Goblins are coming, witches are getting out their brooms, and black cats are ready to cross your path. It must be close to Halloween!
As part of a Halloween celebration, practice your counting skills and create a 13 days of Halloween project. You will create one page showing a Halloween object “my goblin gave to me”. Your teacher will put all of the class pages together for a complete presentation.
Read the story the Two Little Witches by Harriet Ziefert and Simms Taback to help students practice their counting skills, experience a repetitive story form, and get them thinking about characters associated with Halloween.
Work as a class to brainstorm a list of these objects. Write them in a place all students can see.
Next, ask students if anyone knows the “12 Days of Christmas” carol. Play it so they can all remember or experience it for the first time.
Tell students that they are going to create a “13 Days of Halloween” project. Ask them if anyone knows the “12 Days of Christmas” carol. Play it so they can all remember or experience it for the first time. If you don’t have a copy, you can find many free versions of this old English carol online.
Tell students that they are going to create a similar project, but instead of Christmas, this project will focus on the “13 Days of Halloween.”
For example, “On the fifth day of Halloween, my goblin gave to me 5 witches.” Assign each student a specific number or a template with all thirteen!
Explain to students that they will use Wixie to create a page that includes a specific number of Halloween characters based on the song. Assign each student a specific number.
If your students have their own devices or are technology power users, assign them a template with all 13 days!
You can find a template for this in the Wixie Activities folder that you can assign to students. When students open this activity, the Library panel automatically shows the Halloween stickers library.
If your students are new to Wixie, demonstrate how to add objects to a page, type text, and record their voice. You might also ask them to create their own pictures using paint tools. You can also create a template each student can use so they only have to type in the name of the object.
Have each student choose the Halloween object they wish to count on their page. Have a parent, aide, or school buddy work with each student at a center in your classroom to develop their page, or have the entire class work on their pages at the same time in the computer lab. Make sure everyone is aware of the Halloween folder of images in the Holidays folder in the Stickers library.
Use the Import Pages feature in the Wixie menu to combine student work into a single class book. Share the book in its interactive form on a classroom web site or present it from a local computer. You can also export the file as an ePub or PDF to send home with students to read with their families.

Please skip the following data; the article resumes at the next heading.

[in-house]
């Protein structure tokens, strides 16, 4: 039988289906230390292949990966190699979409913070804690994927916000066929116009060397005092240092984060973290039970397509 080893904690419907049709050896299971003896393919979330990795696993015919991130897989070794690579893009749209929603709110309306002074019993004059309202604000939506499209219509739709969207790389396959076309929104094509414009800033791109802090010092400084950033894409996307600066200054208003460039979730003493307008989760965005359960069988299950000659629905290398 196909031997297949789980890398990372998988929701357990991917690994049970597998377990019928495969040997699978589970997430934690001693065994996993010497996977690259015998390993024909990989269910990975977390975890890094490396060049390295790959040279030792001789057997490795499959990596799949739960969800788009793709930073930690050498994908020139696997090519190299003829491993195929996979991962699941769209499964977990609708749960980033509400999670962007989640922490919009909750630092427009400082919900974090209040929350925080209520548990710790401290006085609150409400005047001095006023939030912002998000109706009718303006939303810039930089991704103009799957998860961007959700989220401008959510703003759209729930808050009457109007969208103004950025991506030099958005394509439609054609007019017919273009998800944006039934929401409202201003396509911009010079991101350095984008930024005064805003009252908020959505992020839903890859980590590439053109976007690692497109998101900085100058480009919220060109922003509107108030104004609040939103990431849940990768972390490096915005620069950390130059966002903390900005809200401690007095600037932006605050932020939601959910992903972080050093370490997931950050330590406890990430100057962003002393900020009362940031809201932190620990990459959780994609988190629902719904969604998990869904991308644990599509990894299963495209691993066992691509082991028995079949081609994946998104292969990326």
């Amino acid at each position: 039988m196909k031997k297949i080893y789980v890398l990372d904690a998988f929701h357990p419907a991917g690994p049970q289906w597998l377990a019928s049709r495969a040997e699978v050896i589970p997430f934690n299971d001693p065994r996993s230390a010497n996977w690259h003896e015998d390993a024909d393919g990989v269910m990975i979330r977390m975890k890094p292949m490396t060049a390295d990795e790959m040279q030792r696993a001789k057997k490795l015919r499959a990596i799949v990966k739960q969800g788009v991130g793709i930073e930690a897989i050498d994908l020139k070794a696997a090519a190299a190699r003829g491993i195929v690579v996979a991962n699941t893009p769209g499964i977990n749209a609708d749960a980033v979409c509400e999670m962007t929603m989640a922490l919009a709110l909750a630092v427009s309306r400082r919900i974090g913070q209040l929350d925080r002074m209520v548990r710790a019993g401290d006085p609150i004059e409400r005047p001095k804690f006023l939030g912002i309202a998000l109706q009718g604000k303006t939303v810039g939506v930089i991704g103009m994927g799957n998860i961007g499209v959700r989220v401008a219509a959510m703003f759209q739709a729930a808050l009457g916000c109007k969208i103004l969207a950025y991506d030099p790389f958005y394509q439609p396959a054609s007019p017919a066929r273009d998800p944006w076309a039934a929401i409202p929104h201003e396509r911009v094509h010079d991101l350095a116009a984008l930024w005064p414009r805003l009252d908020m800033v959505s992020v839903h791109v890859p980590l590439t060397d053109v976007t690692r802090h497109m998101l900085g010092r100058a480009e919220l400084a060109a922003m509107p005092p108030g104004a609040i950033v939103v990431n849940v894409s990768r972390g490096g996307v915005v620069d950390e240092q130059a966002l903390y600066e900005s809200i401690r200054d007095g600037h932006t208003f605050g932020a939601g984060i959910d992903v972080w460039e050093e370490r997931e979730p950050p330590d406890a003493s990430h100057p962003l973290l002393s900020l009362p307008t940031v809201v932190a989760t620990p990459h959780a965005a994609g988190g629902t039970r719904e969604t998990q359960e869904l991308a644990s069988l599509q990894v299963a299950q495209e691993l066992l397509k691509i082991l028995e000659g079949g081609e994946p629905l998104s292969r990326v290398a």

You could also print copies of each student's page as trading cards or comics. Have students cut them out, trade them, and then work to put them in the correct sequence to make their own set of Halloween cards to take home.
This fun project is designed to apply basic counting and number sense. At a glance you can assess student ability. Printing out pages at small size so students can order and organize provides additional opportunity to evaluate number sense.
Ziefert, Harriet and Taback, Simms. Two Little Witches: A Halloween Counting Story. ISBN: 0763618942
Counting and Cardinality
1. Count to 100 by ones and by tens.
3. Write numbers from 0 to 20. Represent a number of objects with a written numeral 0-20 (with 0 representing a count of no objects).
4. Understand the relationship between numbers and quantities; connect counting to cardinality.
5. Count to answer “how many?” questions about as many as 20 things arranged in a line, a rectangular array, or a circle, or as many as 10 things in a scattered configuration; given a number from 1-20, count out that many objects.
Production and Distribution of Writing
4. Produce clear and coherent writing in which the development, organization, and style are appropriate to task, purpose, and audience.
Range of Writing
10. Write routinely over extended time frames (time for research, reflection, and revision) and shorter time frames (a single sitting or a day or two) for a range of tasks, purposes, and audiences
Speaking and Listening Theme
Presentation of Knowledge and Ideas
4. Present information, findings, and supporting evidence such that listeners can follow the line of reasoning and the organization, development, and style are appropriate to task, purpose, and audience.
1. Creativity and Innovation
Students demonstrate creative thinking, construct knowledge, and develop innovative products and processes using technology.
2. Communication and Collaboration:
Students use digital media and environments to communicate and work collaboratively, including at a distance, to support individual learning and contribute to the learning of others.
New approaches to math improve fluency through the use of creative technology tools.
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